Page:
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1872: The Grantham Angling Association (GAA), our parent body, is one of the oldest fishing clubs in the UK.

It was formed on October 5th 1872 at The Mail Hotel in Grantham High Street, now the offices of The Grantham Journal who reported the occasion as follows: “Mr W W Leak was appointed Chairman at the meeting attended by 80 gentlemen who had given their adhesion to the movement”.

1874 The first fishing match

The first fishing match was held in September, two years later, when some sixty anglers competed “in a most satisfactory and agreeable manner” for a first prize of 25 shillings, the unrecorded winner caught seven fish with a combined weight of 2lb 9oz.

GAAFFS Begining Early 1960

In the 1960’s here was a huge increase nationally in fly-fishing. With an ever increasing number of anglers turning to this delightful and sporting fishing method it was proposed that a section of the Witham be designated a “fly-only trout water”.

GAAFFS-16-B+W

1968 the Fly Fishing Section emerged.

Membership comprised 22 anglers paying 2 Guineas each. GAA approved £300 to be spent on the stocking of 300 brown trout between 7″ and 9″, supplementing the native population, and GAAFFS was born.

The 1968 season was popular and glorious. Casting clinics were held, flies were discussed and swapped, beginners were coached and fish were caught.

1969 further stretches of The Witham

In 1969, the GAA was successfully approached in seeking permission to fish further stretches of The Witham between April 1st and June 15th, during the coarse fishing close season. During the same year Lincolnshire Water Board was approached for help and advice regarding river improvement. Catch returns were adopted to monitor and to assist in preserving the trout population.

The foundations were established for the development of an environmentally friendly, managed fishery which continues to produce excellent sport, at the same time protecting the environment to the benefit of wildlife angler alike.

The years up to 1976 showed steady improvement in the fishing.

Interest in the club was high. Important river work was undertaken. Membership increased to 50 with seven on the waiting list. The fees rose to £5.00 per member.

The halcyon days were soon cut short…

The dark days of 1978.

In 1978, 14,500 gallons of oil escaped into the river, with disastrous results. 1979 subscription was reduced to £1.00 due to the lack of sport. The local MP and the appropriate Ministry were contacted but nothing could compensate for the immense social and environmental damage which had occurred. The Club also lost access to the recently procured National Trust water through the Belton Park estate, a decision that was thankfully reversed some years later.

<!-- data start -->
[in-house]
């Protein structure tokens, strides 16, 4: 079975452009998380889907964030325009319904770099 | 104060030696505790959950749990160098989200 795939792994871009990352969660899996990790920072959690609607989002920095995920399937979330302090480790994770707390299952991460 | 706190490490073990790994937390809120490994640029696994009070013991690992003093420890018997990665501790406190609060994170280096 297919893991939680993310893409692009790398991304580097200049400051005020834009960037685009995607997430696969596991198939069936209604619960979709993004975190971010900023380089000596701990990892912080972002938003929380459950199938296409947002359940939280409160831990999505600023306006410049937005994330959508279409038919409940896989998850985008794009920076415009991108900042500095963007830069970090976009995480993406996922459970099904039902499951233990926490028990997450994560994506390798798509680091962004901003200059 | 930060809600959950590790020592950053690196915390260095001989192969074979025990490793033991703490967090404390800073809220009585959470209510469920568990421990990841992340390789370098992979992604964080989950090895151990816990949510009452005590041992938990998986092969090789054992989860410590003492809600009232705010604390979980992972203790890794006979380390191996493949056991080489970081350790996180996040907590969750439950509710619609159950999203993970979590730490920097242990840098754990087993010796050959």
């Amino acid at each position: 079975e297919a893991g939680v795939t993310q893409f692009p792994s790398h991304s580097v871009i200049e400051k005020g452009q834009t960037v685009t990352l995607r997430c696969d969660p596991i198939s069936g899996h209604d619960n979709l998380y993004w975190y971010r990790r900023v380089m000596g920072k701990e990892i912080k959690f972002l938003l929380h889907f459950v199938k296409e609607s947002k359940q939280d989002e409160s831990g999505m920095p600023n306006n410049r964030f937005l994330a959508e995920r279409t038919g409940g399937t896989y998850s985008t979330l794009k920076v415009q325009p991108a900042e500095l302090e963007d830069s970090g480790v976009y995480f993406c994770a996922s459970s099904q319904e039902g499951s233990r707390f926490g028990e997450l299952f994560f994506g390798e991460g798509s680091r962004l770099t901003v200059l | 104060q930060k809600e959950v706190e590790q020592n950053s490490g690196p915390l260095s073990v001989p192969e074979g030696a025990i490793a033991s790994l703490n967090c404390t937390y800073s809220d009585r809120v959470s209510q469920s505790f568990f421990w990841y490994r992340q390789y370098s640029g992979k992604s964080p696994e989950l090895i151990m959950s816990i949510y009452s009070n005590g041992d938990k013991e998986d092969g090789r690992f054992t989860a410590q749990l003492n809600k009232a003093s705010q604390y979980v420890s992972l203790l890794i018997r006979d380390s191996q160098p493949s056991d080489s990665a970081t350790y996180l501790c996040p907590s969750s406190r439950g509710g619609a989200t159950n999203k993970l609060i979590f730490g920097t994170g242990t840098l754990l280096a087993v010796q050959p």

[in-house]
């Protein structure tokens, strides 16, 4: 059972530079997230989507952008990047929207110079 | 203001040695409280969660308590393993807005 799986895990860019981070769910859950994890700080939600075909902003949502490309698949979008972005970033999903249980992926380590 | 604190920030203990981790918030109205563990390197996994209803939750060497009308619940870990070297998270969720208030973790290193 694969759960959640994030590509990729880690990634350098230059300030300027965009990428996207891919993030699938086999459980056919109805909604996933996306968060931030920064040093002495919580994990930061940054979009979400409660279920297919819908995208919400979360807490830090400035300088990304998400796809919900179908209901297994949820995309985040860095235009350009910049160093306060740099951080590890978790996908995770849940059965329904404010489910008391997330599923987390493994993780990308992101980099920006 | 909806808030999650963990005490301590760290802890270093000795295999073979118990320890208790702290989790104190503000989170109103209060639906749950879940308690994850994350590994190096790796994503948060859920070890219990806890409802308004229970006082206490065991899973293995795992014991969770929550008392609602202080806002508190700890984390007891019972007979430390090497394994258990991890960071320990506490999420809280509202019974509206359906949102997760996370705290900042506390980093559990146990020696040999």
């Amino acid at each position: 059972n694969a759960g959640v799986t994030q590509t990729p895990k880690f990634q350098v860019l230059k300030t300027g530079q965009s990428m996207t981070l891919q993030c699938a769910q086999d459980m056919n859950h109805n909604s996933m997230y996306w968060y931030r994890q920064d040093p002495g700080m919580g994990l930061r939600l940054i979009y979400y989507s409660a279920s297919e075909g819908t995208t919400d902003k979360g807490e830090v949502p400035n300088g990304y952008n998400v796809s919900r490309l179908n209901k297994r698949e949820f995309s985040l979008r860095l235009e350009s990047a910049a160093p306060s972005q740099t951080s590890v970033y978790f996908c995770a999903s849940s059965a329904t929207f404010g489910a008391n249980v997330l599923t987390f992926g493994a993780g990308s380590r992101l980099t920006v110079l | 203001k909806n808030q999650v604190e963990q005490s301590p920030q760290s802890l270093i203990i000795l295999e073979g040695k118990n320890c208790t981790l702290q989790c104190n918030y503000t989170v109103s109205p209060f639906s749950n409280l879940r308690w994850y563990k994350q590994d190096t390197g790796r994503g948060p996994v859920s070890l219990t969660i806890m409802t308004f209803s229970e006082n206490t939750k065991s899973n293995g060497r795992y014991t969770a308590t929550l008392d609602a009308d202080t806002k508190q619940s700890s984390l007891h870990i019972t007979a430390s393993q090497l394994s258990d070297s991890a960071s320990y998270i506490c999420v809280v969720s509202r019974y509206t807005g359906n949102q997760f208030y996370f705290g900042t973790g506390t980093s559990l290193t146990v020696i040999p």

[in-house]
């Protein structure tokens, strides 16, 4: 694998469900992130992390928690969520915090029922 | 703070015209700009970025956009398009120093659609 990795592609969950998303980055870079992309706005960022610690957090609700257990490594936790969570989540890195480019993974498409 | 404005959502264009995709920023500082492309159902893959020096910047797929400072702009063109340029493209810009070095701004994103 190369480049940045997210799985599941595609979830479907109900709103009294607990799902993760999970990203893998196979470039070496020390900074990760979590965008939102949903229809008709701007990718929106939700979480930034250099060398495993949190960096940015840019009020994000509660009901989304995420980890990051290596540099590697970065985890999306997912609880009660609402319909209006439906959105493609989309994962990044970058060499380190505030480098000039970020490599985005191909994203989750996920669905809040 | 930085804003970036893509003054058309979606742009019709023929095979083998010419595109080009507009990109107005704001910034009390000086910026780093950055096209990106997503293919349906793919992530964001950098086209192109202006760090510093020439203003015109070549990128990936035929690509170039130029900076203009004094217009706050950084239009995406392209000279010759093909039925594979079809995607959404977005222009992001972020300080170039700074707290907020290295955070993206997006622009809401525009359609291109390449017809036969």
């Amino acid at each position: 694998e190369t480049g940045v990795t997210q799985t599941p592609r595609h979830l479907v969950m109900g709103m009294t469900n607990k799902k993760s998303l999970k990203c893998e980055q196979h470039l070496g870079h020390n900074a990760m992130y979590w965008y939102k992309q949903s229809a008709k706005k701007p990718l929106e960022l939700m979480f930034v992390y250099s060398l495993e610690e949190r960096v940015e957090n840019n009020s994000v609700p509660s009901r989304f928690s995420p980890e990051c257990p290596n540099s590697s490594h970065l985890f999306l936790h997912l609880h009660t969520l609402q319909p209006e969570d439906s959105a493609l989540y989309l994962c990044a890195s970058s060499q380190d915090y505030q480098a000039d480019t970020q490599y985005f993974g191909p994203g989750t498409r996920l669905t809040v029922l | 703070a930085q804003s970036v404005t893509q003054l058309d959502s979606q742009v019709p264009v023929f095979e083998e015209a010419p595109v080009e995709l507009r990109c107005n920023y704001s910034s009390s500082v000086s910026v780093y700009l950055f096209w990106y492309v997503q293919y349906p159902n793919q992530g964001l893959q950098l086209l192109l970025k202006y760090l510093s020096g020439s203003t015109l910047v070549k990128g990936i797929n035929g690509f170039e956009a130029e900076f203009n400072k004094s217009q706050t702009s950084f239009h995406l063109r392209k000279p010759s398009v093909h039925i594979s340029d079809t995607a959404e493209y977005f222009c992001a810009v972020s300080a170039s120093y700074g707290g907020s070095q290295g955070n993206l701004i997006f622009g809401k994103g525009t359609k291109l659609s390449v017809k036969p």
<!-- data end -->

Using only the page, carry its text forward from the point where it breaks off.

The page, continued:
1980 further incident.

In 1980 the majority of the Clubs founding officers chose to resign. A re-structured board of officers was formed, supported by a wider committee. £250.00 was pledged to the restocking of the river the hope that no further such damaging incidents might occur.
This was not to be, however, with a further spillage incident ensuing in which 1,000 gallons of oil were recovered from the river. Membership fell to just 35 diehard members.

A new lease of life 1984.

The Association becomes a founder member of the National Federation of Anglers. It has continued to participate in all National Championships since the time of its inauguration. 1984 brought a new lease of life to the Cub. The joint role of Secretary and Treasurer were separated to achieve a broader focus and club member, Mr Gordon Taylor, was elected head keeper, charged by the committee with reversing the Club’s fortunes.

1987 “right fly, right fish, wrong net”.

Although Gordon ran the river for only 3 years his positive influence over that time was inordinately present for all to witness. Gordon sadly passed away in 1987, but his vision and vigour were adopted and perpetuated by his fellow member and assistant, Mr Bob Bunn. The two men had co-authored a paper, “An Improvement Programme for Small Rivers”, which was entered into a competition sponsored by Trout and Salmon magazine. Bob and Gordon’s article proved to be unsuccessful, the price instead going to the authors of an article baring an uncanny, almost identical, resemblance to theirs. Coincidence, mix up or otherwise we may never know, but as the then treasurer George Yates, put it “right fly, right fish, wrong net”.

1996

Following Bob’s death in 1996, Mr Gordon Brooks became Head Keeper.

Today

Grantham Angling Association (GAA) Membership has increased significantly since those early days and now stands at over 550. Today, GAAFFS is also in a strong and thriving position, boasting over 120 members and a healthy balance sheet.

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